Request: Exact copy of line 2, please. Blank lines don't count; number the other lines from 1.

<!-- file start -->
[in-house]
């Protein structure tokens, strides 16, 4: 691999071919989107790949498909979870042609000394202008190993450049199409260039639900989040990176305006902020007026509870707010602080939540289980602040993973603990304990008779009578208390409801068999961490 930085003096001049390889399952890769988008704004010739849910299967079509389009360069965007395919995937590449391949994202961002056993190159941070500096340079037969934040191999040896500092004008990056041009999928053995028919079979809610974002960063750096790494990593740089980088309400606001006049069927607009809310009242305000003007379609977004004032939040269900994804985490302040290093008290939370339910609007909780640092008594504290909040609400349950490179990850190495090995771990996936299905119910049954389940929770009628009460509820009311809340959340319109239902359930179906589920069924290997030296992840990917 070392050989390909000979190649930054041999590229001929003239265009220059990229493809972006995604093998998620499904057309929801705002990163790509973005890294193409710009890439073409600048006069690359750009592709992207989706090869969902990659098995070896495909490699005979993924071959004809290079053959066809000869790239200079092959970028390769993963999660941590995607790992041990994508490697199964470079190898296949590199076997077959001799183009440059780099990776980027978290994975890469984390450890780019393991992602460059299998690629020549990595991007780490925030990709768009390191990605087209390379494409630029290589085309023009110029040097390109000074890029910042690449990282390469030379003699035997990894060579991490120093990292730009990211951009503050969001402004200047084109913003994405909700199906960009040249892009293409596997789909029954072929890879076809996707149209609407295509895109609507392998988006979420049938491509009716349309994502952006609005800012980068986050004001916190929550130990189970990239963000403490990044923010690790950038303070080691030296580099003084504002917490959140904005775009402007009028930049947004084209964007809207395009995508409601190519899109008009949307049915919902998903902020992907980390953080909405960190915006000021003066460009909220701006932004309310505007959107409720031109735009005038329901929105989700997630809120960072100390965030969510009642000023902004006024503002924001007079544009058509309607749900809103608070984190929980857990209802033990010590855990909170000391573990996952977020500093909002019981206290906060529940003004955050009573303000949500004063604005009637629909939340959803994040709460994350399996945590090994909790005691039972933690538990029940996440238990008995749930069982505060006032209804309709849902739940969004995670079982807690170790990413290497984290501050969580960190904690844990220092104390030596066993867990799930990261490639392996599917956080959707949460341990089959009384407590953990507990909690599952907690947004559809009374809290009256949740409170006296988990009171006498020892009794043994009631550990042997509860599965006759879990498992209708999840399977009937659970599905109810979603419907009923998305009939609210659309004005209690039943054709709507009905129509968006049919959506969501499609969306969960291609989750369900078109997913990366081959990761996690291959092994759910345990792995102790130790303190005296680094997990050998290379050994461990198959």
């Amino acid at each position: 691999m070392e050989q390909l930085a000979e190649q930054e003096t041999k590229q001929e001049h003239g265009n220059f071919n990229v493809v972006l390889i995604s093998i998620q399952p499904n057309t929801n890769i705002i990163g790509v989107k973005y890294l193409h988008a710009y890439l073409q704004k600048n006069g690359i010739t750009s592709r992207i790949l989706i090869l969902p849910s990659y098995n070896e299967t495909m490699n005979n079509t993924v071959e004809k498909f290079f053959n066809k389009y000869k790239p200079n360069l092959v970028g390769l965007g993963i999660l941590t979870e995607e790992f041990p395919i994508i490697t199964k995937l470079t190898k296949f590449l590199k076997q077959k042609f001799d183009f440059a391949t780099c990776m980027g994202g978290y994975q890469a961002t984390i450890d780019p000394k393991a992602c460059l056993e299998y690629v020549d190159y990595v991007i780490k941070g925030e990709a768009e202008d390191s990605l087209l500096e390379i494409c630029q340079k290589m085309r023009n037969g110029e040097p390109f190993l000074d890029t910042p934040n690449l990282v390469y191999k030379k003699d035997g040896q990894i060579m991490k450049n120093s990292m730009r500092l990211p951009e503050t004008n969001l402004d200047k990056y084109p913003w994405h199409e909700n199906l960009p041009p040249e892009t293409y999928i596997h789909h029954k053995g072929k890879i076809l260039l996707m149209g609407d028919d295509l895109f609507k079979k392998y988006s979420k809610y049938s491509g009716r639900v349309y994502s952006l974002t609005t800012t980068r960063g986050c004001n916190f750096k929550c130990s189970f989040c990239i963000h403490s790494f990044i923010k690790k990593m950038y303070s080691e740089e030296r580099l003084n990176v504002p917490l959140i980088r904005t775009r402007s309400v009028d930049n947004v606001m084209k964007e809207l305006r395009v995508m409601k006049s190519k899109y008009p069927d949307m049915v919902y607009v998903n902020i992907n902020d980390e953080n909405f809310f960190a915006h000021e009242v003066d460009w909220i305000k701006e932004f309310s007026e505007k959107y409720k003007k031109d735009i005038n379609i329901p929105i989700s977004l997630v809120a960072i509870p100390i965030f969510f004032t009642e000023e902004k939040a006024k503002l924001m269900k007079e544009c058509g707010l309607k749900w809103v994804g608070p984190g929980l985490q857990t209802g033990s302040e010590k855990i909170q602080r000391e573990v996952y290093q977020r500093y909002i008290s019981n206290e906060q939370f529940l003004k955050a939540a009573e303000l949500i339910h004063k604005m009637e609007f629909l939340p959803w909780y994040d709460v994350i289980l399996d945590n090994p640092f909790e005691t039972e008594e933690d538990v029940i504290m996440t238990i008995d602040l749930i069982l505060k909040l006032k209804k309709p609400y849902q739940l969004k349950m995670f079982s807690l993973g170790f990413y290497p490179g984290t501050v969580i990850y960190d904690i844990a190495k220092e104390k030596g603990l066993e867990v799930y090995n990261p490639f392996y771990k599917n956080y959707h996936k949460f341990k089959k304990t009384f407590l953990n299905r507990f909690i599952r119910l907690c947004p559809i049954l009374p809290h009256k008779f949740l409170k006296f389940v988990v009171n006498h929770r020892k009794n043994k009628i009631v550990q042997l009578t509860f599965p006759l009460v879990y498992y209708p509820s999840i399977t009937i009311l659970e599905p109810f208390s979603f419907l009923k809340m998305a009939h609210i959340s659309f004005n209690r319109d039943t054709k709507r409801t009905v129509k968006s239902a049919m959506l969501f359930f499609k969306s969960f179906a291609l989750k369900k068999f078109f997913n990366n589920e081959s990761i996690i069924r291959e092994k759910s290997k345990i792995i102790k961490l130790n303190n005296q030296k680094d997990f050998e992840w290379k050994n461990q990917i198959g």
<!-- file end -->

């Protein structure tokens, strides 16, 4: 691999071919989107790949498909979870042609000394202008190993450049199409260039639900989040990176305006902020007026509870707010602080939540289980602040993973603990304990008779009578208390409801068999961490 930085003096001049390889399952890769988008704004010739849910299967079509389009360069965007395919995937590449391949994202961002056993190159941070500096340079037969934040191999040896500092004008990056041009999928053995028919079979809610974002960063750096790494990593740089980088309400606001006049069927607009809310009242305000003007379609977004004032939040269900994804985490302040290093008290939370339910609007909780640092008594504290909040609400349950490179990850190495090995771990996936299905119910049954389940929770009628009460509820009311809340959340319109239902359930179906589920069924290997030296992840990917 070392050989390909000979190649930054041999590229001929003239265009220059990229493809972006995604093998998620499904057309929801705002990163790509973005890294193409710009890439073409600048006069690359750009592709992207989706090869969902990659098995070896495909490699005979993924071959004809290079053959066809000869790239200079092959970028390769993963999660941590995607790992041990994508490697199964470079190898296949590199076997077959001799183009440059780099990776980027978290994975890469984390450890780019393991992602460059299998690629020549990595991007780490925030990709768009390191990605087209390379494409630029290589085309023009110029040097390109000074890029910042690449990282390469030379003699035997990894060579991490120093990292730009990211951009503050969001402004200047084109913003994405909700199906960009040249892009293409596997789909029954072929890879076809996707149209609407295509895109609507392998988006979420049938491509009716349309994502952006609005800012980068986050004001916190929550130990189970990239963000403490990044923010690790950038303070080691030296580099003084504002917490959140904005775009402007009028930049947004084209964007809207395009995508409601190519899109008009949307049915919902998903902020992907980390953080909405960190915006000021003066460009909220701006932004309310505007959107409720031109735009005038329901929105989700997630809120960072100390965030969510009642000023902004006024503002924001007079544009058509309607749900809103608070984190929980857990209802033990010590855990909170000391573990996952977020500093909002019981206290906060529940003004955050009573303000949500004063604005009637629909939340959803994040709460994350399996945590090994909790005691039972933690538990029940996440238990008995749930069982505060006032209804309709849902739940969004995670079982807690170790990413290497984290501050969580960190904690844990220092104390030596066993867990799930990261490639392996599917956080959707949460341990089959009384407590953990507990909690599952907690947004559809009374809290009256949740409170006296988990009171006498020892009794043994009631550990042997509860599965006759879990498992209708999840399977009937659970599905109810979603419907009923998305009939609210659309004005209690039943054709709507009905129509968006049919959506969501499609969306969960291609989750369900078109997913990366081959990761996690291959092994759910345990792995102790130790303190005296680094997990050998290379050994461990198959």